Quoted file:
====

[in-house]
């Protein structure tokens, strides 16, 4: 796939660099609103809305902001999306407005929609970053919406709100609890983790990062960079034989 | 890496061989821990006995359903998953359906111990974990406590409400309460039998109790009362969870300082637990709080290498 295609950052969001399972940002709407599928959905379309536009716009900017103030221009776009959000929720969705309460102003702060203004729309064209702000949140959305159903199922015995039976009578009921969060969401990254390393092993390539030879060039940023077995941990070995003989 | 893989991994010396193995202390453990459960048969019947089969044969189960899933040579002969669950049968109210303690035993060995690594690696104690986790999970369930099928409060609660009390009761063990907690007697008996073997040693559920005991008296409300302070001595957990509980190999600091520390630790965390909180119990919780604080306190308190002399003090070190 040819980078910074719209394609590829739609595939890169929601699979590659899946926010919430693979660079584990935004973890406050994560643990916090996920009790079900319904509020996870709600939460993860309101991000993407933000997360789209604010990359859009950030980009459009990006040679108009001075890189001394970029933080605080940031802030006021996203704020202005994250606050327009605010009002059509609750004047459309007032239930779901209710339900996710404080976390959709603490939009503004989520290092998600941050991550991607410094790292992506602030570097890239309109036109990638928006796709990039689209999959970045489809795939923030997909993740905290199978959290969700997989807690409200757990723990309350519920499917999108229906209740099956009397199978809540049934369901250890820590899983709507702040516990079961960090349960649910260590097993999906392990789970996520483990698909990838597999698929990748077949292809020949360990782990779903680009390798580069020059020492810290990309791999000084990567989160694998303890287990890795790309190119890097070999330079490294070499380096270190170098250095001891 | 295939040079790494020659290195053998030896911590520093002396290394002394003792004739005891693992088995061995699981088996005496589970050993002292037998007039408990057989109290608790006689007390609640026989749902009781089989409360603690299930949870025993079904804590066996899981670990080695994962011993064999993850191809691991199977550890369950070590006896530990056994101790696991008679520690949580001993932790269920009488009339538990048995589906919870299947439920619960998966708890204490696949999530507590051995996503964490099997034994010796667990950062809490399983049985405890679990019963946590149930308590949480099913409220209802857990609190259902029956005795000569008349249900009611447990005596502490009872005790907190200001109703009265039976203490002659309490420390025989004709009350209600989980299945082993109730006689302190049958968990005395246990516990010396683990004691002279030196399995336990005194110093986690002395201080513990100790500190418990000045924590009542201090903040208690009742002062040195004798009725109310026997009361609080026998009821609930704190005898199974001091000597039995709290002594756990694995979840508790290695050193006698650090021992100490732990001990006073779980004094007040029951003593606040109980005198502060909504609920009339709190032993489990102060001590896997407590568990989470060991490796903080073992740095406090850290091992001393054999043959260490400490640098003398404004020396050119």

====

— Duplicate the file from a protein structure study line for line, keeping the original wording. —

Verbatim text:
[in-house]
């Protein structure tokens, strides 16, 4: 796939660099609103809305902001999306407005929609970053919406709100609890983790990062960079034989 | 890496061989821990006995359903998953359906111990974990406590409400309460039998109790009362969870300082637990709080290498 295609950052969001399972940002709407599928959905379309536009716009900017103030221009776009959000929720969705309460102003702060203004729309064209702000949140959305159903199922015995039976009578009921969060969401990254390393092993390539030879060039940023077995941990070995003989 | 893989991994010396193995202390453990459960048969019947089969044969189960899933040579002969669950049968109210303690035993060995690594690696104690986790999970369930099928409060609660009390009761063990907690007697008996073997040693559920005991008296409300302070001595957990509980190999600091520390630790965390909180119990919780604080306190308190002399003090070190 040819980078910074719209394609590829739609595939890169929601699979590659899946926010919430693979660079584990935004973890406050994560643990916090996920009790079900319904509020996870709600939460993860309101991000993407933000997360789209604010990359859009950030980009459009990006040679108009001075890189001394970029933080605080940031802030006021996203704020202005994250606050327009605010009002059509609750004047459309007032239930779901209710339900996710404080976390959709603490939009503004989520290092998600941050991550991607410094790292992506602030570097890239309109036109990638928006796709990039689209999959970045489809795939923030997909993740905290199978959290969700997989807690409200757990723990309350519920499917999108229906209740099956009397199978809540049934369901250890820590899983709507702040516990079961960090349960649910260590097993999906392990789970996520483990698909990838597999698929990748077949292809020949360990782990779903680009390798580069020059020492810290990309791999000084990567989160694998303890287990890795790309190119890097070999330079490294070499380096270190170098250095001891 | 295939040079790494020659290195053998030896911590520093002396290394002394003792004739005891693992088995061995699981088996005496589970050993002292037998007039408990057989109290608790006689007390609640026989749902009781089989409360603690299930949870025993079904804590066996899981670990080695994962011993064999993850191809691991199977550890369950070590006896530990056994101790696991008679520690949580001993932790269920009488009339538990048995589906919870299947439920619960998966708890204490696949999530507590051995996503964490099997034994010796667990950062809490399983049985405890679990019963946590149930308590949480099913409220209802857990609190259902029956005795000569008349249900009611447990005596502490009872005790907190200001109703009265039976203490002659309490420390025989004709009350209600989980299945082993109730006689302190049958968990005395246990516990010396683990004691002279030196399995336990005194110093986690002395201080513990100790500190418990000045924590009542201090903040208690009742002062040195004798009725109310026997009361609080026998009821609930704190005898199974001091000597039995709290002594756990694995979840508790290695050193006698650090021992100490732990001990006073779980004094007040029951003593606040109980005198502060909504609920009339709190032993489990102060001590896997407590568990989470060991490796903080073992740095406090850290091992001393054999043959260490400490640098003398404004020396050119």